Your Flying Car

By Carl Slaughter:  (1) Larry Page’s secret flying car project: “Welcome to Larry Page’s Secret Flying-Car Factories”.

In the handful of news articles that ensued, all the startup would say was that it wasn’t affiliated with Google or any other technology company. Then it stopped answering media inquiries altogether. Employees say they were even given wallet-size cards with instructions on how to deflect questions from reporters. After that, the only information that trickled out came from amateur pilots, who occasionally posted pictures of a strange-looking plane taking off from a nearby airport.

Turns out, Zee.Aero doesn’t belong to Google or its holding company, Alphabet. It belongs to Larry Page, Google’s co-founder. Page has personally funded Zee.Aero since its launch in 2010 while demanding that his involvement stay hidden from the public, according to 10 people with intimate knowledge of the company. Zee.Aero, however, is just one part of Page’s plan to usher in an age of personalized air travel, free from gridlocked streets and the cramped indignities of modern flight. Like Jeff Bezos and Elon Musk, Page is using his personal fortune to build the future of his childhood dreams.

Previously known patents registered by Zee.Aero show a craft that matches this description, with a thin central fuselage and twin rows of propellors like outriggers. The patent, filed in 2012, says the aircraft is capable of vertical takeoff and landing (VTOL) and is described as a “safe, quiet, easy to control, efficient and compact aircraft.” Not quite a flying car, then, but certainly a vision of personal aviation.

The other startup Page has been investing in, Kitty Hawk, has reportedly been building its own craft “that resembles a giant version of a quadcopter drone,” according to Bloomberg‘s sources. The startup is smaller than Zee.Aero, and kept separate from its older rival. Some of its engineers come from AeroVelo — a firm that previously won the $250,000 Sikorsky Prize in 2013 for building a human-powered helicopter that can stay aloft for more than a minute (see the video below). And Kitty Hawk wouldn’t be the first firm to design a quadcopter-inspired aircraft; similar concepts have been floated by Chinese firm Ehang and even built by lone engineers.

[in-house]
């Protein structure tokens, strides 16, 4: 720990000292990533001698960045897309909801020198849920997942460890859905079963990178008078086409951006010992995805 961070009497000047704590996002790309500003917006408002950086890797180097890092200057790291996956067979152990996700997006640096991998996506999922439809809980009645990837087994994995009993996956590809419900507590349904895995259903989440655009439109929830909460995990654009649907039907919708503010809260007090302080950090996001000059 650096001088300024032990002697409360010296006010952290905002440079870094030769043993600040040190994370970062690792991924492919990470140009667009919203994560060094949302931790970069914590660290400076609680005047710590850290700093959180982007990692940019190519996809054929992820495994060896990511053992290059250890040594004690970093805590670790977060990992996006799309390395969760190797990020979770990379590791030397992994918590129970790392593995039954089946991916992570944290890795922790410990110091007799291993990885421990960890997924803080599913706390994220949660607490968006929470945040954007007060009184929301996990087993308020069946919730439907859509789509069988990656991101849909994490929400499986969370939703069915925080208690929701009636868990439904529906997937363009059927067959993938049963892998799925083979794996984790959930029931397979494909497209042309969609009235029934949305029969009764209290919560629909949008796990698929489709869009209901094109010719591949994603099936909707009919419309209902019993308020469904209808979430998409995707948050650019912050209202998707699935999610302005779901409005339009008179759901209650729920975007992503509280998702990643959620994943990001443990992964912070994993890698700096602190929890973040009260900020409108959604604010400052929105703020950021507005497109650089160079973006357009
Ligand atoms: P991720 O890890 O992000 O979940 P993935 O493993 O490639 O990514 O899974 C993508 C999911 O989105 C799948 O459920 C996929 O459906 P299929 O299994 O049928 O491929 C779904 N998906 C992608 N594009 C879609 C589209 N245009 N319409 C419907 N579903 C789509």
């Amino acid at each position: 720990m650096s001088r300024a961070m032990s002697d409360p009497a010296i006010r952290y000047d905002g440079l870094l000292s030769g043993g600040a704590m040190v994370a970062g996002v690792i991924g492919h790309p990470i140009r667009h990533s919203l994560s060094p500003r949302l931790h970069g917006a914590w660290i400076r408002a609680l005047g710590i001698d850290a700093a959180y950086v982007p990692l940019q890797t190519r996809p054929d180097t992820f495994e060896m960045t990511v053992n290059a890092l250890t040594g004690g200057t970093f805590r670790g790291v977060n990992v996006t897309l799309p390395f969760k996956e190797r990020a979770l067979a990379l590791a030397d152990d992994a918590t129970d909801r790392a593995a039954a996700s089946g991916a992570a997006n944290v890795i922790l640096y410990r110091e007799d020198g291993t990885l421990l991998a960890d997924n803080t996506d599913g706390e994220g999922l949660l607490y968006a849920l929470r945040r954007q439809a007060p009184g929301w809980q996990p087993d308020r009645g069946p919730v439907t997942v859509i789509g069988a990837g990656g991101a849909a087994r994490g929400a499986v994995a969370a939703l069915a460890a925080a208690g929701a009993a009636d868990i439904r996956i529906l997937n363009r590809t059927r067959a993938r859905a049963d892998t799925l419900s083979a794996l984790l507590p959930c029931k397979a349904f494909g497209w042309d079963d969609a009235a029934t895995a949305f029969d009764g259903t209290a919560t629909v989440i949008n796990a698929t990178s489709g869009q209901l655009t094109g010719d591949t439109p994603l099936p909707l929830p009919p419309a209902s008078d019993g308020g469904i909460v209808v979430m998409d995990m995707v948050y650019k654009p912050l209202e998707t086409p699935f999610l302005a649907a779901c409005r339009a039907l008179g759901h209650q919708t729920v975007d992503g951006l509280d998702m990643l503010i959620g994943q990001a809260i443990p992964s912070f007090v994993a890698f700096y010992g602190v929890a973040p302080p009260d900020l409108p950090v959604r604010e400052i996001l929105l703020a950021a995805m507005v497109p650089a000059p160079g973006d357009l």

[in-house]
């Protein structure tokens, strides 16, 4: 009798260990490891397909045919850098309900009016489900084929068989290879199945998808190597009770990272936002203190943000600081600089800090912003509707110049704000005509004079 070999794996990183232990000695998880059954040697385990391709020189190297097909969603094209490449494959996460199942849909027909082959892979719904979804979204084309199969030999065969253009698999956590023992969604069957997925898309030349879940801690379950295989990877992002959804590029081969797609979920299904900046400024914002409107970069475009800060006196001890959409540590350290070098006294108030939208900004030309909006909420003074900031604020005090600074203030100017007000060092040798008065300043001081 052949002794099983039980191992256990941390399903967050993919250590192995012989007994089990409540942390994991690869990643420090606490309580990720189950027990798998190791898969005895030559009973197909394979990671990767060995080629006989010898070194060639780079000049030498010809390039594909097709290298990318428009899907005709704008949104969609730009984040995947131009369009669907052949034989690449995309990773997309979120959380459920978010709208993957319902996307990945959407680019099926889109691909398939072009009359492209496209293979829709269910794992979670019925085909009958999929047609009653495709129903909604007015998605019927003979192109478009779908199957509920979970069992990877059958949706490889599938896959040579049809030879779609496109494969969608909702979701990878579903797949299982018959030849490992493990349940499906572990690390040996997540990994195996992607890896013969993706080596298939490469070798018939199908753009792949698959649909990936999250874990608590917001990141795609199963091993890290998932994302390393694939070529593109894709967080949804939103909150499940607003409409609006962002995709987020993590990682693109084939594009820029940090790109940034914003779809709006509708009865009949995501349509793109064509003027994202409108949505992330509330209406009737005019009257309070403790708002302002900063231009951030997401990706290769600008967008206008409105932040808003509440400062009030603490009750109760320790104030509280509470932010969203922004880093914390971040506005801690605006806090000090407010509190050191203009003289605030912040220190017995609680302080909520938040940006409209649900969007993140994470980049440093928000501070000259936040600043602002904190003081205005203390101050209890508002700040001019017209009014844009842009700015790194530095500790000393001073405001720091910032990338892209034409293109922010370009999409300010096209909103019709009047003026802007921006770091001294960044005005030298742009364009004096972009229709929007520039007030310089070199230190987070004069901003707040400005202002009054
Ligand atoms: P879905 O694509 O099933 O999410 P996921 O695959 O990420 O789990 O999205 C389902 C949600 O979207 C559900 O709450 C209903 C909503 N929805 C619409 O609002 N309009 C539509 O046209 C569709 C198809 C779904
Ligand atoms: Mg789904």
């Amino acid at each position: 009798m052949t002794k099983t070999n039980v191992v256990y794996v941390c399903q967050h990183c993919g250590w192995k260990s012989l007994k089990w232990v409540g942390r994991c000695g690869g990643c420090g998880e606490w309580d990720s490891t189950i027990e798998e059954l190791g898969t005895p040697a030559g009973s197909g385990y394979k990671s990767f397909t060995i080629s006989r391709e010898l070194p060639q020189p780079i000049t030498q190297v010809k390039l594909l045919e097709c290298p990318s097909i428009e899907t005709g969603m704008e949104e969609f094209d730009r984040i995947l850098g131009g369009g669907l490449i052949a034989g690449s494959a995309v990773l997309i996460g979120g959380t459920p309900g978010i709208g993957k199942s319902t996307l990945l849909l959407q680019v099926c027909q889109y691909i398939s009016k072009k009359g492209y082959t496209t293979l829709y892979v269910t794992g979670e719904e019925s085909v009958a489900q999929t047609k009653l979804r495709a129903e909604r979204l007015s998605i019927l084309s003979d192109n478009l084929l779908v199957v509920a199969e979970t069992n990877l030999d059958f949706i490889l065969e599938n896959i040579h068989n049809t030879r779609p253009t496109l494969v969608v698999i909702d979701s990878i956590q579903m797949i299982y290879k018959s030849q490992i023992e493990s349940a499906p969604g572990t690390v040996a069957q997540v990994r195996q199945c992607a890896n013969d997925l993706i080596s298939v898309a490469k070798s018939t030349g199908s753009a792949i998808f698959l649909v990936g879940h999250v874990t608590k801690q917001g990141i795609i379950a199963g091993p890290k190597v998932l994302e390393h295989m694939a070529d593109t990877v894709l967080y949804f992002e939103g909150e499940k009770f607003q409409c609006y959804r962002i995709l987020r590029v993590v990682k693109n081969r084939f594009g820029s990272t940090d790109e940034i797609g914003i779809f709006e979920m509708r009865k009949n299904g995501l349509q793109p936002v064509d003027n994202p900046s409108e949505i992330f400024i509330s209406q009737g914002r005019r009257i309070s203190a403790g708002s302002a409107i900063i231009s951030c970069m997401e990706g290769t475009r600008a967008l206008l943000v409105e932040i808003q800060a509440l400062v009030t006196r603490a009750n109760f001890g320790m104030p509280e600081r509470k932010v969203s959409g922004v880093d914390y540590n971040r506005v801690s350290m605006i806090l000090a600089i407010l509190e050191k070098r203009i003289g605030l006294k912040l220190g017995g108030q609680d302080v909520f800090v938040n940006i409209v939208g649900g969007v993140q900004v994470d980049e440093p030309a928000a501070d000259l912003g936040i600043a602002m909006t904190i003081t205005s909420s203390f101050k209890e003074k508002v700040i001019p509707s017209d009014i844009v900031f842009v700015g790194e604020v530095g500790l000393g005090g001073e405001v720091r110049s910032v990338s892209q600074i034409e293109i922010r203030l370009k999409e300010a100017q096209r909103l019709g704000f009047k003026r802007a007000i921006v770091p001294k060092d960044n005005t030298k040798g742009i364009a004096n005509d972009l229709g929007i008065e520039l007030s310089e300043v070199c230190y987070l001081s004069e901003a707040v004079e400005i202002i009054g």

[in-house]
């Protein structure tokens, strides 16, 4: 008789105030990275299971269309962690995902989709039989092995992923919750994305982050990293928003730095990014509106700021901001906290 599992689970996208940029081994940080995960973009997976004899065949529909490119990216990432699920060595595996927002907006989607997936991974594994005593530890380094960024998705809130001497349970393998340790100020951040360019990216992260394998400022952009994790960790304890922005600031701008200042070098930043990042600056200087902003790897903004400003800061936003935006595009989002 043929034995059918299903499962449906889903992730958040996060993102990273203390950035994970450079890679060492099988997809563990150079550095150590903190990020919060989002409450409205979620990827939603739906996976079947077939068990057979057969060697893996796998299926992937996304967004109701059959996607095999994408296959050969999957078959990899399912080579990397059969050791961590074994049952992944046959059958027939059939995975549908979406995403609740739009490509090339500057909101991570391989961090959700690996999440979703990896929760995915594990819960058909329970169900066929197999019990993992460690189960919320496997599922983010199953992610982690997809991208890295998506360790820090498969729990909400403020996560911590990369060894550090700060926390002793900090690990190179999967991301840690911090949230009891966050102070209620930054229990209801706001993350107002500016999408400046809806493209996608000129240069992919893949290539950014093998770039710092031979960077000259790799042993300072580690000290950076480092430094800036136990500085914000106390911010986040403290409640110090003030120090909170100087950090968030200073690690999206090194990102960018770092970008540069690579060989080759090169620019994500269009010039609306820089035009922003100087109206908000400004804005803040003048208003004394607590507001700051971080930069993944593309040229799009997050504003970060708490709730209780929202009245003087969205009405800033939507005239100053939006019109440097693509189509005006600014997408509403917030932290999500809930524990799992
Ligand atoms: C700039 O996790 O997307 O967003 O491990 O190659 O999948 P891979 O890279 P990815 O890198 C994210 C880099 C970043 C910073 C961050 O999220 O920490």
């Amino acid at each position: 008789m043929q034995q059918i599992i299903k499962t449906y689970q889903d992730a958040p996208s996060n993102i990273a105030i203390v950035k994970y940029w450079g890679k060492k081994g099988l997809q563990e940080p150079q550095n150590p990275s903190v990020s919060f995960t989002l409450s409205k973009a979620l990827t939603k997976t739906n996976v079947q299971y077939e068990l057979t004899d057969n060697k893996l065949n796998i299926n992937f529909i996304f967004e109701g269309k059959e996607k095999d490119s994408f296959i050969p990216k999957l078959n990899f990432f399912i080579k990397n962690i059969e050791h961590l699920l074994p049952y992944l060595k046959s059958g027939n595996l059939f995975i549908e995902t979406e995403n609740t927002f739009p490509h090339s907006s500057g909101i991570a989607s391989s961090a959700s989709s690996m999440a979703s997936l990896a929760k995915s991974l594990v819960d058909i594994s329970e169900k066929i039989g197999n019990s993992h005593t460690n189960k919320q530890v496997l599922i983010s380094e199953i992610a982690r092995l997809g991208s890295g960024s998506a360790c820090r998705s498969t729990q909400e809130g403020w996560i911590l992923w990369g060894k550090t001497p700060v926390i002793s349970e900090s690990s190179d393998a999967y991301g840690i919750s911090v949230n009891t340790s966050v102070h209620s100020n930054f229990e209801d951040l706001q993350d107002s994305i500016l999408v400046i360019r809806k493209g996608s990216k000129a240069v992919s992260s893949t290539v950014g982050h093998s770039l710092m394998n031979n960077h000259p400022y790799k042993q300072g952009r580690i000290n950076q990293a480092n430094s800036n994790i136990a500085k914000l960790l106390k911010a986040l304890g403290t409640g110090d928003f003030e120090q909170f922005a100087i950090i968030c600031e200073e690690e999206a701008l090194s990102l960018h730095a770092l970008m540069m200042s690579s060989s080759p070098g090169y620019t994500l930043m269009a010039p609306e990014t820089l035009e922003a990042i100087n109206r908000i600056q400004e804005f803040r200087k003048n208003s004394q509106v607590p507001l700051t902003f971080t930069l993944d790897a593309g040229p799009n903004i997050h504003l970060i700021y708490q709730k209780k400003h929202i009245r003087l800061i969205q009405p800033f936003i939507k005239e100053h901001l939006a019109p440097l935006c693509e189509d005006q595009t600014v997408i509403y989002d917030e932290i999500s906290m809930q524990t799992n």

(2) Uber hires NASA engineer to develop flying car — “Uber hires NASA veteran to help it figure out flying cars”.

Mark Moore, a 30-year veteran of NASA, has left the aeronautics agency for a seemingly more terrestrial business: ride-hailing giant Uber. But Moore won’t be working on anything as boring as expanding Uber’s ground operation. According to Bloomberg, he will be working on the company’s nascent on-demand aviation service, also known as Uber’s flying car project.

To be sure, Moore won’t be building a flying car for Uber — at least not yet. Last October, the company released a white paper that envisioned a flying taxi service as a network of lightweight, electric aircraft that take off and land vertically from preexisting urban heliports and skyscraper rooftops. These VTOL (vertical takeoff and landing, pronounced vee-tol) aircraft would operate using fixed wings with tilt prop-rotors.

(3) Europeans take flight in cars. “Flying cars take off on French Riviera”.

Bratislava-based Aeromobil, whose first prototype presented two years ago suffered an accident, is back with a “new generation” of flying vehicle named after the firm which makes it.

“We are taking reservations from today for deliveries expected in 2020, after the process of (regulatory) approvals is completed,” the Slovak firm’s spokesman Stefan Vadocz told AFP.

The Aeromobil vehicle, six metres long and with a fully-deployed span of nine metres, is a normal four-wheeled car which can unfold its wings to transform itself into a plane able to fly two passengers at a cruising speed of 260 km/h for up to 750 kilometres.

Flying cars, that perennial dream for futurists that always seem to be at least five years away, may be a little closer to reality than we realize. A lot of prototypes have been showcased recently, and a lot of money is being tossed around. More people than ever seem to buy into the crazy notion that in the near future we’ll be buzzing between rooftops in private, autonomous drones. Today, Munich-based Lilium Aviation announced an important milestone: the first test flight of its all-electric, two-seater, vertical take-off and landing (VTOL) prototype.

In a video provided by the Munich-based startup, the aircraft can be seen taking off vertically like a helicopter, and then accelerating into forward flight using wing-borne lift.


(4) China does passenger drones. “Passenger-Carrying EHang 184 Drone Unveiled At CES”

Imagine dressing for work, grabbing your lunch, and then hopping in a drone for your commute.

That is what Chinese company EHang imagines life could be like with its man-sized drone — although the company is light so far on evidence that it can actually pull it off.

(5) Forget flying cars, passenger drones are the future. “Forget Flying Cars: Passenger Drones May Be Hovering Soon at a Location Near You”